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Head Lice Information

Head Lice

If your child has nits or live lice, contact the school nurse immediately. Rest assured that we are working closely with parents to help them eradicate this problem at home and to keep our students in school.

Head lice are a nuisance best avoided by common-sense prevention measures, frequent inspection, and effective treatment when necessary. They are often found in the hair around the ears and base of the neck but may be present on other areas of the scalp. Head lice don't carry any diseases. Children are often without symptoms but may have an itchy scalp. If close contact results in the transferring of lice, eggs that are laid may hatch in 7-10 days. Transmission occurs by direct contact with an infested person, usually head-to-head contact. Although we cannot prevent the incidence of students who bring head lice to school, you can assist in the control of its spread. All household members should be checked for the presence of lice. Remind your child not to share hats, combs, and clothing, or hair accessories.   If your child is identified with:
  • live head lice you will be called to take him/her home for treatment.
  • nits (eggs) only you should take him/her home at the end of the school day and treat.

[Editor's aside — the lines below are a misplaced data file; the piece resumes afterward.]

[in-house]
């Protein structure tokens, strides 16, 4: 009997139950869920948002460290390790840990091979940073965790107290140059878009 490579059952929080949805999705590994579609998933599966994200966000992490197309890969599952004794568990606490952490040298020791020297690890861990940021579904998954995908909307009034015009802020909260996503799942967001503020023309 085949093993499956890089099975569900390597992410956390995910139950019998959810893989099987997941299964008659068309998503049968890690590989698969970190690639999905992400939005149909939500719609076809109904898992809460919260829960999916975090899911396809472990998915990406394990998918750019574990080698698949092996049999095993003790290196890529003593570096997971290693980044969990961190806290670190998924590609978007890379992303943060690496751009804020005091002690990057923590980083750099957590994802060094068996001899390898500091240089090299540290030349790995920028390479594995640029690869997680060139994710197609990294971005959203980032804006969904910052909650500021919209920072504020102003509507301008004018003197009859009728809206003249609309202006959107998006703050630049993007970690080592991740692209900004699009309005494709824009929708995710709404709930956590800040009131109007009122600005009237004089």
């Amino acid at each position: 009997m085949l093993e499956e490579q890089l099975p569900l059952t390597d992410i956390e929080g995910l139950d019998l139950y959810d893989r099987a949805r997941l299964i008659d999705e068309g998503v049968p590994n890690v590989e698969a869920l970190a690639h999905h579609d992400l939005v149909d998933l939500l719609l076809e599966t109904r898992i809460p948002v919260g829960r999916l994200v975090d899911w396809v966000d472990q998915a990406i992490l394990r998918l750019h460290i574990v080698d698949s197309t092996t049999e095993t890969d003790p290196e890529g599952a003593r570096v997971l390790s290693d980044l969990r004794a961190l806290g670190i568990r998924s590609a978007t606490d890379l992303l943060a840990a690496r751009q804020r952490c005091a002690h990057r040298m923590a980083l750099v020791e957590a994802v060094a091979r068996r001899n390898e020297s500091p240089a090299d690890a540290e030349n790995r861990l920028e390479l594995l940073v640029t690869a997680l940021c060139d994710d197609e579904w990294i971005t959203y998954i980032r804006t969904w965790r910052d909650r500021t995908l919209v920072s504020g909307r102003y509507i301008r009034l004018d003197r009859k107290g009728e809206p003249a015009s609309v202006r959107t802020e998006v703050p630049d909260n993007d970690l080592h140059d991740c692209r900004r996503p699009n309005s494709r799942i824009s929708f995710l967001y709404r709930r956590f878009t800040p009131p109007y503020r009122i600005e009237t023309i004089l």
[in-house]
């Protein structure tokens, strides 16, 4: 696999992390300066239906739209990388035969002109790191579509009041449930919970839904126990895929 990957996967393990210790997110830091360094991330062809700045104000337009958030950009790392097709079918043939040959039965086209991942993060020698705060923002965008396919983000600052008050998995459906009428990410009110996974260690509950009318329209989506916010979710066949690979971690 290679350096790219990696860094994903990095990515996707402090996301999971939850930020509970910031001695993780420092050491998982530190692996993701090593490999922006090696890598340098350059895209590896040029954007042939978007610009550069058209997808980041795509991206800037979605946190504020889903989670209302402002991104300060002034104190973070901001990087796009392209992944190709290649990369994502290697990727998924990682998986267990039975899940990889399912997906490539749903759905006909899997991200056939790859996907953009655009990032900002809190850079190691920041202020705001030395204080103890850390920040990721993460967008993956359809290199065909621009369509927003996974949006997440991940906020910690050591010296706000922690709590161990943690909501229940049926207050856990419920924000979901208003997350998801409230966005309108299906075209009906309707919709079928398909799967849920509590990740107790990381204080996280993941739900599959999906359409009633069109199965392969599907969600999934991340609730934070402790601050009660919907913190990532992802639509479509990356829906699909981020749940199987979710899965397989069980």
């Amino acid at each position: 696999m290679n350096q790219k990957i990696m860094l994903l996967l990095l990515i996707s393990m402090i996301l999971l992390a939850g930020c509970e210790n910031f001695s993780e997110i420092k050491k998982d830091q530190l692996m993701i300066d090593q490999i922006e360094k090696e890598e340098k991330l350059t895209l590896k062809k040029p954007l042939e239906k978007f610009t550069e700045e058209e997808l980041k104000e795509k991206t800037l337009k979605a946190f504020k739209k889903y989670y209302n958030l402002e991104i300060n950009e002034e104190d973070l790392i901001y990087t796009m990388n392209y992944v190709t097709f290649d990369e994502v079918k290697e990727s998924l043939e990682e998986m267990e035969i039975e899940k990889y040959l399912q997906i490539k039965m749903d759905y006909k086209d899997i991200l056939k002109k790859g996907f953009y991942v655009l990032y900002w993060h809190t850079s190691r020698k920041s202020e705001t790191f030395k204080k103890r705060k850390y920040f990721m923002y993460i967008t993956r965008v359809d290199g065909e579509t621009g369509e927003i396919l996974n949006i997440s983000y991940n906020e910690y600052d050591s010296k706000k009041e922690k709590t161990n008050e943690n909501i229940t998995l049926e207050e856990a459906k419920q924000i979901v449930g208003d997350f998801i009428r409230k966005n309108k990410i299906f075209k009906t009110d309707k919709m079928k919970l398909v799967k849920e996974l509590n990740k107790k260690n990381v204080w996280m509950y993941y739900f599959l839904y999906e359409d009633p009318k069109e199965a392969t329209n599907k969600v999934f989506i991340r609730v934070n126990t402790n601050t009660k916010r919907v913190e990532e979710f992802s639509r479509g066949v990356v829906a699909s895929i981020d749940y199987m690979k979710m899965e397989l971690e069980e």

In either case, instructions and guidance will be provided to assist you in lice/nit removal and home maintenance.

A student sent home due to live head lice will be permitted to return to school and the classroom only when the parent or guardian brings the student to school to be checked by the school nurse, and the child is determined to be free of the live head lice. Infested children are prohibited from riding the bus to school to be checked for head lice.    District 63 does not recommend specific products to treat head lice and urges parents to contact their own health care professionals for advice.    Refer to the Center for Disease Control (CDC) website for more information about head lice and its treatment.   Note: We no longer send home letters to classrooms when a student has nits or live bugs. Research has found that doing lice checks in schools is not an effective measure to decrease cases.